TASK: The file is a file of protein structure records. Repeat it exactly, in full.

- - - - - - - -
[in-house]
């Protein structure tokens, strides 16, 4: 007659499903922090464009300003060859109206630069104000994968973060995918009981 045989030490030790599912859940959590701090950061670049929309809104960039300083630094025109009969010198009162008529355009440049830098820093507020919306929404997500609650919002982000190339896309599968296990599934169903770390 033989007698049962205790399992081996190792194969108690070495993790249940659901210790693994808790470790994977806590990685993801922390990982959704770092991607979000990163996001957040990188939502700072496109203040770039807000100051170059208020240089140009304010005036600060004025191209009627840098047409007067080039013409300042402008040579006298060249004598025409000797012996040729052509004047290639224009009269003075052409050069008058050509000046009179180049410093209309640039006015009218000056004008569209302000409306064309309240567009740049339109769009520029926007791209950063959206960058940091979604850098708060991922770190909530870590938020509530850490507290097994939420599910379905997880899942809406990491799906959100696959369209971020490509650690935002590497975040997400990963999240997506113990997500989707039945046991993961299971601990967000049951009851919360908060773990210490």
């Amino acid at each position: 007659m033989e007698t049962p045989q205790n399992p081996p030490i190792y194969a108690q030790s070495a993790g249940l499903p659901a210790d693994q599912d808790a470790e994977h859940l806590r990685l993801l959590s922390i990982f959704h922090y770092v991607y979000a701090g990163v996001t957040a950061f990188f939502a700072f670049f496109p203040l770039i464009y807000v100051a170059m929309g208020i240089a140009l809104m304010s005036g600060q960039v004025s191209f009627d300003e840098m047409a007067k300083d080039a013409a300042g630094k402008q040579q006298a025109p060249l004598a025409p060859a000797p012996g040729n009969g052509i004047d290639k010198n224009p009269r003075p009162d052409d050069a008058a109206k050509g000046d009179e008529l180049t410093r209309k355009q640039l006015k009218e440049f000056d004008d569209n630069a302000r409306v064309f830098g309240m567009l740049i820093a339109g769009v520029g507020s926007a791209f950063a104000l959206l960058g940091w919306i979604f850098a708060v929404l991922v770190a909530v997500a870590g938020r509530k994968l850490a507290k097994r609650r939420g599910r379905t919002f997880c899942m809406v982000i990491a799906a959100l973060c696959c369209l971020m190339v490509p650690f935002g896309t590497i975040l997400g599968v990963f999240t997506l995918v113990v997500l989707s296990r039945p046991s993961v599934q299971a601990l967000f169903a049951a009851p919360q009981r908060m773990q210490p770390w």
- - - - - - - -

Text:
[in-house]
């Protein structure tokens, strides 16, 4: 007659499903922090464009300003060859109206630069104000994968973060995918009981 045989030490030790599912859940959590701090950061670049929309809104960039300083630094025109009969010198009162008529355009440049830098820093507020919306929404997500609650919002982000190339896309599968296990599934169903770390 033989007698049962205790399992081996190792194969108690070495993790249940659901210790693994808790470790994977806590990685993801922390990982959704770092991607979000990163996001957040990188939502700072496109203040770039807000100051170059208020240089140009304010005036600060004025191209009627840098047409007067080039013409300042402008040579006298060249004598025409000797012996040729052509004047290639224009009269003075052409050069008058050509000046009179180049410093209309640039006015009218000056004008569209302000409306064309309240567009740049339109769009520029926007791209950063959206960058940091979604850098708060991922770190909530870590938020509530850490507290097994939420599910379905997880899942809406990491799906959100696959369209971020490509650690935002590497975040997400990963999240997506113990997500989707039945046991993961299971601990967000049951009851919360908060773990210490």
């Amino acid at each position: 007659m033989e007698t049962p045989q205790n399992p081996p030490i190792y194969a108690q030790s070495a993790g249940l499903p659901a210790d693994q599912d808790a470790e994977h859940l806590r990685l993801l959590s922390i990982f959704h922090y770092v991607y979000a701090g990163v996001t957040a950061f990188f939502a700072f670049f496109p203040l770039i464009y807000v100051a170059m929309g208020i240089a140009l809104m304010s005036g600060q960039v004025s191209f009627d300003e840098m047409a007067k300083d080039a013409a300042g630094k402008q040579q006298a025109p060249l004598a025409p060859a000797p012996g040729n009969g052509i004047d290639k010198n224009p009269r003075p009162d052409d050069a008058a109206k050509g000046d009179e008529l180049t410093r209309k355009q640039l006015k009218e440049f000056d004008d569209n630069a302000r409306v064309f830098g309240m567009l740049i820093a339109g769009v520029g507020s926007a791209f950063a104000l959206l960058g940091w919306i979604f850098a708060v929404l991922v770190a909530v997500a870590g938020r509530k994968l850490a507290k097994r609650r939420g599910r379905t919002f997880c899942m809406v982000i990491a799906a959100l973060c696959c369209l971020m190339v490509p650690f935002g896309t590497i975040l997400g599968v990963f999240t997506l995918v113990v997500l989707s296990r039945p046991s993961v599934q299971a601990l967000f169903a049951a009851p919360q009981r908060m773990q210490p770390w």